Samples Shakespeare Is Hamlet Mad?

Is Hamlet Mad?

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The question of Hamlet’s insanity is of vital importance for how one understands Shakespeare’s play. If one determines that Hamlet genuinely loses his mind, then the play should primarily be considered to be a tragedy of madness; and of insanity that is brought on by the inability to cope with grief and with responsibilities proceeding from it. One the other hand, if one considers Hamlet’s insanity to be an act, and to be something that emerges only as a matter of cunning, the play can be understand as a tragedy of false planning, and the inability of a brilliant actor to bring their plan to fruition.

However, it is also possible to argue that questions of whether or Hamlet is mad must themselves take into account the play’s consistent references to a split between outer behaviours and an inner world. This split precedes the any suggestion that Hamlet plans to feign madness, and such, should be seen to be the overall context for any question that concerns it.

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In his opening soliloquy, Hamlet clearly expresses a melancholy disposition as a result of the grief suffered due to his father’s death, and the accompanying loss of firm belief in his mother’s virtue. This combined loss places Hamlet in a position of extreme uncertainty with regard to his own existence; something that is expressed to his mother with a refutation of the idea of surfaces.

He states to her: “’Seems, madam! Nay, it is; I know not seems. / ‘Tis not alone my inky cloak, good mother, /[…]Nor the dejected haviour of the visage / Together with all forms, modes, shows of grief / For they are actions that a man might play: / But I have that within which passeth show; / These but the trappings and the suits of woe”(I.II.79-85). This exclamation suggests that Hamlet is possessed of a deep feeling and a truth that he is unable, or unwilling to externalize. This refusal to perform his feelings creates a split between inner and outer that continues throughout he play, especially in relation to the idea of madness.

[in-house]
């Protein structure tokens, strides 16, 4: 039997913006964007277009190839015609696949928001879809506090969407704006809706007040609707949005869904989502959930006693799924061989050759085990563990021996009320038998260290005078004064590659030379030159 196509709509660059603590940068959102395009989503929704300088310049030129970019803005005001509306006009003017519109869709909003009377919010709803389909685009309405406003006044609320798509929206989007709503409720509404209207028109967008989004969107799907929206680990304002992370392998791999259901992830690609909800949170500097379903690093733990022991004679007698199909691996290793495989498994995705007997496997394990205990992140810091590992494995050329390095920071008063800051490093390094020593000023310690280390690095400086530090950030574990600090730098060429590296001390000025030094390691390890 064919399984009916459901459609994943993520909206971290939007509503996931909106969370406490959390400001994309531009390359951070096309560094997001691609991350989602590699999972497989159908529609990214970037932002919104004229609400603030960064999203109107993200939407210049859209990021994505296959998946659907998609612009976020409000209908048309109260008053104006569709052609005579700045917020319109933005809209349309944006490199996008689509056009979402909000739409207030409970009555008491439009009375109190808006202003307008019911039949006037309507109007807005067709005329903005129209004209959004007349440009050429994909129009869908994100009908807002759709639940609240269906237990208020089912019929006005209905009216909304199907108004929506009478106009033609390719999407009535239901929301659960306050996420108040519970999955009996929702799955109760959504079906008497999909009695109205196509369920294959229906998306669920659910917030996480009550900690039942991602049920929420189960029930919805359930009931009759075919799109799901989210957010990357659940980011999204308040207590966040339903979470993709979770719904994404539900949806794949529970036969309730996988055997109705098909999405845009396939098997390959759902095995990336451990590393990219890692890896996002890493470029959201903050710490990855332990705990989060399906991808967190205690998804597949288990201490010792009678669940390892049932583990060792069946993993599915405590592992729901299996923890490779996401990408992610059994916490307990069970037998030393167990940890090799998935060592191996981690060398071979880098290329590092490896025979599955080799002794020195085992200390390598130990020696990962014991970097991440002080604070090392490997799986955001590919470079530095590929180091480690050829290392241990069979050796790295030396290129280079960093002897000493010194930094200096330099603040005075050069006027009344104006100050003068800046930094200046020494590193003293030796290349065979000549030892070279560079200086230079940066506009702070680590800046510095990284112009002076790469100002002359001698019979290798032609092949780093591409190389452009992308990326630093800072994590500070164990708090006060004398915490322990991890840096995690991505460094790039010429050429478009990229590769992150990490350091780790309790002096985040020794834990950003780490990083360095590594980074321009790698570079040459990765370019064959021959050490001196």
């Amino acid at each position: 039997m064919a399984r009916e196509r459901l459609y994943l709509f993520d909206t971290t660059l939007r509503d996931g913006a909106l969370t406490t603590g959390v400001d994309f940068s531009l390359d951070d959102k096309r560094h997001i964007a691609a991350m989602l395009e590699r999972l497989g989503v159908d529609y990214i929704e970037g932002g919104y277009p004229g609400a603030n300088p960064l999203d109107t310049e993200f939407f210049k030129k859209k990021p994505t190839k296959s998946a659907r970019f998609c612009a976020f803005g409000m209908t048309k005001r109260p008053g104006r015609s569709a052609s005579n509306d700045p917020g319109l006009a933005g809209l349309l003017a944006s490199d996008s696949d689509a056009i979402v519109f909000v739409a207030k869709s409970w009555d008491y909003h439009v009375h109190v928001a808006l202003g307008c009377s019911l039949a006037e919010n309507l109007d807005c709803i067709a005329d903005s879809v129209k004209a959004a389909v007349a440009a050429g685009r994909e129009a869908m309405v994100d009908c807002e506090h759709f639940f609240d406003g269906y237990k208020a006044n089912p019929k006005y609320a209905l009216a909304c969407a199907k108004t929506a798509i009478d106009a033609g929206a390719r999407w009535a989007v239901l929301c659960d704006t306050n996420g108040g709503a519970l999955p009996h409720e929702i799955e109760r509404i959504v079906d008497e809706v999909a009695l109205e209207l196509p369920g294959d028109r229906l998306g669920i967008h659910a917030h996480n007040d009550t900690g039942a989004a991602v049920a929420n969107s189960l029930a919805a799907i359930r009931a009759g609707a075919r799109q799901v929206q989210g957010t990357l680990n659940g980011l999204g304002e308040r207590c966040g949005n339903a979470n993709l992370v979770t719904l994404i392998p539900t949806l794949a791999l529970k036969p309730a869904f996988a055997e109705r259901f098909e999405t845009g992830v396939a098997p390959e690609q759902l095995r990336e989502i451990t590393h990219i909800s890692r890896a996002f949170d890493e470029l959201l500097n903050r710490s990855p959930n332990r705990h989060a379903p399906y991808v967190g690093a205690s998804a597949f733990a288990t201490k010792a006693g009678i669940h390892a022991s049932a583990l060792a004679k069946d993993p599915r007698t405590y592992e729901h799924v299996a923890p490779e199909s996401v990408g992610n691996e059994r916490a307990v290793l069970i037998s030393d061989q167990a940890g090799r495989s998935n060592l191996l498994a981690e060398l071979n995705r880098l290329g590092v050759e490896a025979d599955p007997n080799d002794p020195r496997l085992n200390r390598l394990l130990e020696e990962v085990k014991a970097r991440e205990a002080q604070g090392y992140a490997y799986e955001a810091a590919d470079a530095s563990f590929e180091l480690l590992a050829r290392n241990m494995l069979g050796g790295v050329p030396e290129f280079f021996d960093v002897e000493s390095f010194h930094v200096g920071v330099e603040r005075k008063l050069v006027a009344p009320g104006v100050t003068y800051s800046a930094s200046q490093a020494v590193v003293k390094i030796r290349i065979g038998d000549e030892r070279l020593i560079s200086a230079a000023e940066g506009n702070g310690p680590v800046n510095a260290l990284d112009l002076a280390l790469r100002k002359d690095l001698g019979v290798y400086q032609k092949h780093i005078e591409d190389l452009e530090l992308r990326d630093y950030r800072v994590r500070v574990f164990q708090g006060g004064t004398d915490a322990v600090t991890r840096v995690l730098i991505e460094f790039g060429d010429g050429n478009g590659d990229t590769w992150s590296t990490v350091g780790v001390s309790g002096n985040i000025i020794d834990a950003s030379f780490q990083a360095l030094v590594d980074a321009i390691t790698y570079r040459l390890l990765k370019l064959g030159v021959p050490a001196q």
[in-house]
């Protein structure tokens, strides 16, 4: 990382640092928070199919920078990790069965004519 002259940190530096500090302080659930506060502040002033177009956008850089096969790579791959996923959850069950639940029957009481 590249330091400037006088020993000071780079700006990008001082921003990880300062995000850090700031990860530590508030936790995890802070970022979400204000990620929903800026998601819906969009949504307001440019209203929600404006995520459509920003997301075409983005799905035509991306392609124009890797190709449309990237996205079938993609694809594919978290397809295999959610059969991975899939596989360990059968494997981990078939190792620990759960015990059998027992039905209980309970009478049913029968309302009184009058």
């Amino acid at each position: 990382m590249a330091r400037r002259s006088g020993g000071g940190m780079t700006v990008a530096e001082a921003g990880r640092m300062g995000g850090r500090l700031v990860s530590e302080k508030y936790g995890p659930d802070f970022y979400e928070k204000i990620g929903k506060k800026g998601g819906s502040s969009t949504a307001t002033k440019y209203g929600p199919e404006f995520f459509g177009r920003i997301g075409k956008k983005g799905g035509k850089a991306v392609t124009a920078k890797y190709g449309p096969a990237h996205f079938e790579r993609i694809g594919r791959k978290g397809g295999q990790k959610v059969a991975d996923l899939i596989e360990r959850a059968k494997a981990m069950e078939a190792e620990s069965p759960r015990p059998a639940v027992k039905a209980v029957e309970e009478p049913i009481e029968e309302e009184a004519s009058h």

When speaking of his plan to appear mad and to “perchance hereafter / To put an antic disposition on,” Hamlet recalls the idea of clothing and appearance, and with it a fundamental split between the outside appearance of a person’s actions and their interior world (I.V.175). Indeed, the suggestion of such a fundamental split is not only contained within the Hamlet’s character but it projected onto the entire world, in his statement at the end of the first at that “The time is out of joint; O cursed spite, / That ever I were born to set it right!” (I.V.188-189.) Indeed, the question of interiority is not simply something that plague Hamlet himself, but is something that he is able to bring into the lives of the other characters around him. Most notably, when he confronts his mother and force her to consider the actual nature of her actions in remarrying in the manner in which she has, she insists that his words have “turn’st mine eyes into my very soul; And there I see such black grained spots / As will not leave their tinct” (III.IV.89-91). As such, it is possible to see Hamlet’s actions throughout the play as turning on this contradictory desire to force others to reveal their inner world while keeping his own secret. It is possible to argue, in fact, that it is this which constitutes the substance of what is most often argued to be the character’s madness.

In conclusion, one of the primary concerns of “Hamlet” is the split between inner and outer. The recognition of such a split precedes the declaration of Hamlet’s madness, and can equally be seen to inform the behaviour that is constituted by it. As such, rather than determining whether or not this madness is genuine, it is necessary to understand how both the performance of this madness, and potentially genuine nature, relate to a fundamental theme of separation throughout the play.

  • Shakespeare, William. Hamlet. Edited by Ann Thompson. London: Arden, 2005. Print.

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